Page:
One of my goals this quarter was to finally ditch the last piece of non open source software on my computer… the Operating System.
Last week I did it. I switched from Windows XP to Ubuntu 6.10. I had tried Fedora Core about a year and a half ago, but couldn’t get it to push the right resolution to my wide-screen monitor (1680×1050), so at that time I reverted back to XP. I had similar problems this go round with Ubuntu, but I decided to not let it stop me. Jesse helped me figure out that Linux support for the on-board video card on my Dell motherboard just sucks. So I went out and purchased the cheapest Nvidia video card that they have at PC Land… and voilà, now everything just works!
Why Ubuntu? and Why now?… To avoid restating what has been said by many, I’ll quote a post from Jeremy Zawodny last year:
Ubuntu is the first real "desktop" Linux I’ve ever seen. There’s a lot of polish to it, most of the "right" things have been hidden from non-Linux geeks, and it just works. … If you’ve been waiting years and years for desktop Linux (or laptop Linux) to finally arrive, give Ubuntu a shot. Seriously.
Once I got over the video card silliness, I spent a while (a bit too long) customizing things. Below are my tweaks, so now whenever I need to do this again I can look back at this post:
– Made the "panel" look like what I was used to with my Windows taskbar. Moved it to the bottom of the screen. From left to right I have: programs menu, separator, quick-launch icons (file browser, show desktop, terminal, firefox), shortcut menu with more quick-launch icons (gaim, terminal server client, calculator, gedit text editor, openoffice docs & spreadsheets), open windows list, desktop switcher, system tray icons (aka notification area), trash, system monitor, clock (format: 9:12 PM).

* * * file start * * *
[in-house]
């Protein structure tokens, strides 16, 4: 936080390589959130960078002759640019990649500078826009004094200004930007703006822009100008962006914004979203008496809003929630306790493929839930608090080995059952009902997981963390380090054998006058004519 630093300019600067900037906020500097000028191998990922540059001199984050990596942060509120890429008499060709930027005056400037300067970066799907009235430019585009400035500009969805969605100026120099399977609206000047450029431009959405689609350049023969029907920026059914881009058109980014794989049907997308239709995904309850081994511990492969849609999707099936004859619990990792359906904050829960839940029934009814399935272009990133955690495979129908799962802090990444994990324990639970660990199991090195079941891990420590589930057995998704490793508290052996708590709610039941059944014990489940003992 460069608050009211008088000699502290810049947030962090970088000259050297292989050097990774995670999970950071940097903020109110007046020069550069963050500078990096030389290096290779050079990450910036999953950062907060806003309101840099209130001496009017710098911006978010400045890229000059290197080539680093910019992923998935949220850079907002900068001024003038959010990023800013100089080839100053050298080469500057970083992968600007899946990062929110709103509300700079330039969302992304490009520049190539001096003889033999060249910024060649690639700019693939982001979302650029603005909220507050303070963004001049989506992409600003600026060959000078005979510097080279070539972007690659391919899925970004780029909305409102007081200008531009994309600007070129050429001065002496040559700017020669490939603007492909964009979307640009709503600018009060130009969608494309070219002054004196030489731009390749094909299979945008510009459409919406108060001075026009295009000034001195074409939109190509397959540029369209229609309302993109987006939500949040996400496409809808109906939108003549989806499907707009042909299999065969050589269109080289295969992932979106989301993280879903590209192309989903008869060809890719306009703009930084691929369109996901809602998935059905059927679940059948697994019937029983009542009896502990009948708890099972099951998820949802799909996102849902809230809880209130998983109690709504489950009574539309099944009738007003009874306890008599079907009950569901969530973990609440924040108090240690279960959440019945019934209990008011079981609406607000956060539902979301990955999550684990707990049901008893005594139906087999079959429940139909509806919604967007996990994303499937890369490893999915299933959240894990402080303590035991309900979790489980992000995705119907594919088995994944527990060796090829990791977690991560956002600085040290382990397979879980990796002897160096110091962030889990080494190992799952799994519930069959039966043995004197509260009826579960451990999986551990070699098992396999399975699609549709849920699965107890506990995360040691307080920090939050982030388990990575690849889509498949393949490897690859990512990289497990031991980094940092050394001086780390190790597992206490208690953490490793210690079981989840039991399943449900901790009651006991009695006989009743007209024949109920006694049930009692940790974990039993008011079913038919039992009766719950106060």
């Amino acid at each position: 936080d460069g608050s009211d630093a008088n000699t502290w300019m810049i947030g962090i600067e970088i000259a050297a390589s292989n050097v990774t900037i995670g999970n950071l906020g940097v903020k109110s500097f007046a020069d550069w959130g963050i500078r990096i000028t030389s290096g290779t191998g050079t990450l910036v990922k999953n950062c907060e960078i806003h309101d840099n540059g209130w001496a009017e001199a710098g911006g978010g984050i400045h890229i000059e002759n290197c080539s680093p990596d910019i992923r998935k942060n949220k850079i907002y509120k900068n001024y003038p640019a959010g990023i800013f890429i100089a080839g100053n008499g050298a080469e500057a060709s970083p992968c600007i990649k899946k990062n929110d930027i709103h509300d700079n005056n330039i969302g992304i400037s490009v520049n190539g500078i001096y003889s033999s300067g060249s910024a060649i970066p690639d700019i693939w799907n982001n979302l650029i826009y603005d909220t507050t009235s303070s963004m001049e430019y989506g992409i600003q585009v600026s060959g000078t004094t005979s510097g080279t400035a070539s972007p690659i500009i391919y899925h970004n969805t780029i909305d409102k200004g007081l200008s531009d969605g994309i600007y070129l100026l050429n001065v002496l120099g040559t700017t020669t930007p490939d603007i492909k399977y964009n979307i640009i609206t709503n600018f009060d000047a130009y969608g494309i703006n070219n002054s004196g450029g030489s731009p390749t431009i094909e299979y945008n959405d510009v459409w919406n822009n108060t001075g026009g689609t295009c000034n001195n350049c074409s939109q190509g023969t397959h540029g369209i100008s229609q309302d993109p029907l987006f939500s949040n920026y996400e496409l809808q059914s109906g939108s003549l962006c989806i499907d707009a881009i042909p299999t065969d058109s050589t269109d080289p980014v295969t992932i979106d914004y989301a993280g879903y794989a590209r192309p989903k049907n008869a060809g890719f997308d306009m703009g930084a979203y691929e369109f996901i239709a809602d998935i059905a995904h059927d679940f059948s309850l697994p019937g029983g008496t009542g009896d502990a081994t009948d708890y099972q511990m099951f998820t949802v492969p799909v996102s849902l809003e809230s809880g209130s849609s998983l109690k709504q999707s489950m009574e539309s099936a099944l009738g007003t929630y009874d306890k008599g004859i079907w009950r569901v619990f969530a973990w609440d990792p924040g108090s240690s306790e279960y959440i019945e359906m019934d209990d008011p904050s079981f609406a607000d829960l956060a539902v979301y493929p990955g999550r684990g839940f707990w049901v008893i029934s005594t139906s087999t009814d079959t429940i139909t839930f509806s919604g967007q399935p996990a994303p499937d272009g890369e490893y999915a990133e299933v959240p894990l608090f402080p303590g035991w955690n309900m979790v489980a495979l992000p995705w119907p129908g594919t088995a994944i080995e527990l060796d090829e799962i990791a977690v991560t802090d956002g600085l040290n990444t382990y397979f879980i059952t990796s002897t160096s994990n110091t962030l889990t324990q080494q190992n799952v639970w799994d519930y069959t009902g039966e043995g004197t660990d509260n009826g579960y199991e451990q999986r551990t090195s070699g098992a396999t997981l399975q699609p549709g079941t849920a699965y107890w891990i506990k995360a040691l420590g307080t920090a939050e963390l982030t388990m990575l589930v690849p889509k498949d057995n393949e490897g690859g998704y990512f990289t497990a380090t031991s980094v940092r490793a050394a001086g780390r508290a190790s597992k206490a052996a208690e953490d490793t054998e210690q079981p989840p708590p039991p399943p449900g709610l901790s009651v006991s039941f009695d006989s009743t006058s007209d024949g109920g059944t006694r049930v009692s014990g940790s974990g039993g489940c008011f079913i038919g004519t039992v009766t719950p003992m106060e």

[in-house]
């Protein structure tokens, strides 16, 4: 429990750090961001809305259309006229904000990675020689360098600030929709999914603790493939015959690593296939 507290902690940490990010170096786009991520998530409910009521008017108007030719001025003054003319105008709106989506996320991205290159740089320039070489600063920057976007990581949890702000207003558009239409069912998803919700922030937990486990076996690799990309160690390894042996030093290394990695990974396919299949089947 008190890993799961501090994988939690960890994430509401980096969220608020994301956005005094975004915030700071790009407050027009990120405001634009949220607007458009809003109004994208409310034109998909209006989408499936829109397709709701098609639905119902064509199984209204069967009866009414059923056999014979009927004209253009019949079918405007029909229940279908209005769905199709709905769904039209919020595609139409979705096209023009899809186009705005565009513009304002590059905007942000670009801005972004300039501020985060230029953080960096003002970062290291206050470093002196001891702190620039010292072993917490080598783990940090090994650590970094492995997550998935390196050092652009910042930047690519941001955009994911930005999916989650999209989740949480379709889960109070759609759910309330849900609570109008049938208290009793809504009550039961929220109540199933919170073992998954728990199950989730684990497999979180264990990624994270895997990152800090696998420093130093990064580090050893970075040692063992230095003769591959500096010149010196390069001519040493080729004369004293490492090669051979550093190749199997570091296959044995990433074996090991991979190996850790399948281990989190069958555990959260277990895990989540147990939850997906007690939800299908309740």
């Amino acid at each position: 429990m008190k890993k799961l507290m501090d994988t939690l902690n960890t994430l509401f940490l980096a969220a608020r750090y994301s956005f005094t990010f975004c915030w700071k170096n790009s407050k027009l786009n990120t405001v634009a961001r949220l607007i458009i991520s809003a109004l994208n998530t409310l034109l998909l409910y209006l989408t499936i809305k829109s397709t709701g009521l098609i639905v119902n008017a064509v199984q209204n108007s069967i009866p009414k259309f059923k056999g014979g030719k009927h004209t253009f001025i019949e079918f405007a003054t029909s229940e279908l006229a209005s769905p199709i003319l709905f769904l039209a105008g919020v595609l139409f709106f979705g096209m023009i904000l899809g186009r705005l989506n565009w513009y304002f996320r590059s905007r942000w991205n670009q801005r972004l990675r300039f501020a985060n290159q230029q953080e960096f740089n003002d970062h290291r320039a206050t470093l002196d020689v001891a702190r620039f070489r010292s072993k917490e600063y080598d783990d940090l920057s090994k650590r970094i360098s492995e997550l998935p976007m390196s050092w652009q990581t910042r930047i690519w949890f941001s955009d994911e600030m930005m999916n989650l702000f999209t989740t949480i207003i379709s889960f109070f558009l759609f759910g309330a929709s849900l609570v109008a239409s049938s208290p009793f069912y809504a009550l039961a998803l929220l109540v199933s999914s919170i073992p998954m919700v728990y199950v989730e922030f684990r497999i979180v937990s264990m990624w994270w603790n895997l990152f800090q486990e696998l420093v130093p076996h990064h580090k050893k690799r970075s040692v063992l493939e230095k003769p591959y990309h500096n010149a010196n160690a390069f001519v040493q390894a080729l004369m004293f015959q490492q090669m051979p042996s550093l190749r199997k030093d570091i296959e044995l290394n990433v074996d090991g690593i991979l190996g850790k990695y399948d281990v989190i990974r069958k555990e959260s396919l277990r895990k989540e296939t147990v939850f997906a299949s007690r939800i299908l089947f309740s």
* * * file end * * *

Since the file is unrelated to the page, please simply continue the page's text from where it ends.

– To make the shortcuts menu that I mentioned above, I added a new submenu to Applications, assigned it an up-arrow icon, and put the programs listed above into it. Then I went to the main menu on my panel, went into Shortcuts, right-click, Entire menu > Add this menu to panel. I could have accomplished the same thing using a "drawer", but drawers load the program list slower then normal menus for some reason. And I hate slow desktop features.
– Configure /etc/fstab to auto-mount the "U: drive" (the Webmail.us samba file server),
– Auto-start Gaim: ~/.config/autostart/gaim.desktop
– Gaim preferences:
send unknown slash commands as messages
tabs on left
log IM sessions
auto-away: 5 min
Plugins: buddy state notification, history, iconify on away, message notification, system tray icon,
– Preferences > Preferred Applications: Mail Reader = Custom, Command = (empty) one day we’ll figure out how this can be webmail
– Turned off text under application icons (Preferences > Menus & Toolbars)
– ~/.bashrc: alias ll=’ls -l’
– added additional software repositories to Synaptic Package Manager
– Install vim-full (why isn’t this the default?)
– Install Sun Java JRE
– Install MS TrueType core fonts
– Install Wine
– Install Beryl so that I can be like all of the other cool kids. Hmm… too damn slow. Annoying .25 sec pause when switching windows. Turned off, until I have a faster machine.
– Install VMWare Server and Windows XP virtual machine (for testing stuff in Windows)
– Preferences > Font:
Application font = Bitstream Vera Sans Roman, 8
Document font = Bitstream Vera Sans Roman, 8
Desktop font = Bitstream Vera Sans Roman, 8
Window title font = Bitstream Vera Sans Bold, 8
Fixed width font = Bitstream Vera Sans Mono Roman, 9
Font Rendering = Subpixel smoothing (LCDs)
– gnome-terminal preferences:
Font = Bitstream Vera Sans Mono Roman, 9
Forground/Background = White on Black
Color Palette = Xterm
Scrollback = 5000 lines
Ctrl-t for new tab
Ctrl-n for new window
– gedit preferneces:
disable text wrapping
highlight current line
enable automatic indentation
disable create backup copy of files before saving
Font = Bitstream Vera Sans Mono Roman, 9
Added plugins: change case, sort
So far the only thing I miss from Windows is a text editor that can do column-mode editing (block copy/paste, insert column of incrementing numbers, etc). While I love vi, I’d still like to use a text editor with a decent GUI from time to time. I wish gedit had column-mode features.
Anybody know of a good text editor that has column-mode editing?